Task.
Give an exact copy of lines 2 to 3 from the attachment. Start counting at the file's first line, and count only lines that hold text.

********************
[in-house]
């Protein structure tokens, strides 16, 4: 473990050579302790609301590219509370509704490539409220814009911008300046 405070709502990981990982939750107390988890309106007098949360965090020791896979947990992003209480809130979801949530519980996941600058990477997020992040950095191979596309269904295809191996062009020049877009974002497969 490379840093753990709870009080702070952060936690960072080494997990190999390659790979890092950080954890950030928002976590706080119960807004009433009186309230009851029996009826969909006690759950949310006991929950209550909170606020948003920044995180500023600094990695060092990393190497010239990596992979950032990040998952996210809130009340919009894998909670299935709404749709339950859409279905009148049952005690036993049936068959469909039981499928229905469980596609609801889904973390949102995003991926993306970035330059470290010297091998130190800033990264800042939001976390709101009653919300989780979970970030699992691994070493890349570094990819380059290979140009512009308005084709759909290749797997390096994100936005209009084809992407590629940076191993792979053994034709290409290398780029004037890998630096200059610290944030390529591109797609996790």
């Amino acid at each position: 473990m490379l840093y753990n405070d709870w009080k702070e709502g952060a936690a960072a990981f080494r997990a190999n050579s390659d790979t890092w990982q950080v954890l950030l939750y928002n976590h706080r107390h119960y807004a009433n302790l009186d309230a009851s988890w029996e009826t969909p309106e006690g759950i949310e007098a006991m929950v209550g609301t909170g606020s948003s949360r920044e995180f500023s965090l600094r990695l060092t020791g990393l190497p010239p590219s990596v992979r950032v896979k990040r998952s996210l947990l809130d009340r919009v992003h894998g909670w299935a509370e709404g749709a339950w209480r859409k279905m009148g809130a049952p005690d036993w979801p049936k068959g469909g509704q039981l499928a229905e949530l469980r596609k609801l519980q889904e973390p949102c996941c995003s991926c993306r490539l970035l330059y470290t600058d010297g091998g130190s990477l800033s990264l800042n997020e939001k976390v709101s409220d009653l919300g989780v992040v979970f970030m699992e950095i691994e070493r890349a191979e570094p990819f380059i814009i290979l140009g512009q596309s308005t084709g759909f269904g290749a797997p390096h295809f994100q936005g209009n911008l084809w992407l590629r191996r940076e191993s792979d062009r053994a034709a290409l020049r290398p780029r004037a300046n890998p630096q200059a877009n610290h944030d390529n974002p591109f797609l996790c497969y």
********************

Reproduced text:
């Protein structure tokens, strides 16, 4: 473990050579302790609301590219509370509704490539409220814009911008300046 405070709502990981990982939750107390988890309106007098949360965090020791896979947990992003209480809130979801949530519980996941600058990477997020992040950095191979596309269904295809191996062009020049877009974002497969 490379840093753990709870009080702070952060936690960072080494997990190999390659790979890092950080954890950030928002976590706080119960807004009433009186309230009851029996009826969909006690759950949310006991929950209550909170606020948003920044995180500023600094990695060092990393190497010239990596992979950032990040998952996210809130009340919009894998909670299935709404749709339950859409279905009148049952005690036993049936068959469909039981499928229905469980596609609801889904973390949102995003991926993306970035330059470290010297091998130190800033990264800042939001976390709101009653919300989780979970970030699992691994070493890349570094990819380059290979140009512009308005084709759909290749797997390096994100936005209009084809992407590629940076191993792979053994034709290409290398780029004037890998630096200059610290944030390529591109797609996790």
């Amino acid at each position: 473990m490379l840093y753990n405070d709870w009080k702070e709502g952060a936690a960072a990981f080494r997990a190999n050579s390659d790979t890092w990982q950080v954890l950030l939750y928002n976590h706080r107390h119960y807004a009433n302790l009186d309230a009851s988890w029996e009826t969909p309106e006690g759950i949310e007098a006991m929950v209550g609301t909170g606020s948003s949360r920044e995180f500023s965090l600094r990695l060092t020791g990393l190497p010239p590219s990596v992979r950032v896979k990040r998952s996210l947990l809130d009340r919009v992003h894998g909670w299935a509370e709404g749709a339950w209480r859409k279905m009148g809130a049952p005690d036993w979801p049936k068959g469909g509704q039981l499928a229905e949530l469980r596609k609801l519980q889904e973390p949102c996941c995003s991926c993306r490539l970035l330059y470290t600058d010297g091998g130190s990477l800033s990264l800042n997020e939001k976390v709101s409220d009653l919300g989780v992040v979970f970030m699992e950095i691994e070493r890349a191979e570094p990819f380059i814009i290979l140009g512009q596309s308005t084709g759909f269904g290749a797997p390096h295809f994100q936005g209009n911008l084809w992407l590629r191996r940076e191993s792979d062009r053994a034709a290409l020049r290398p780029r004037a300046n890998p630096q200059a877009n610290h944030d390529n974002p591109f797609l996790c497969y």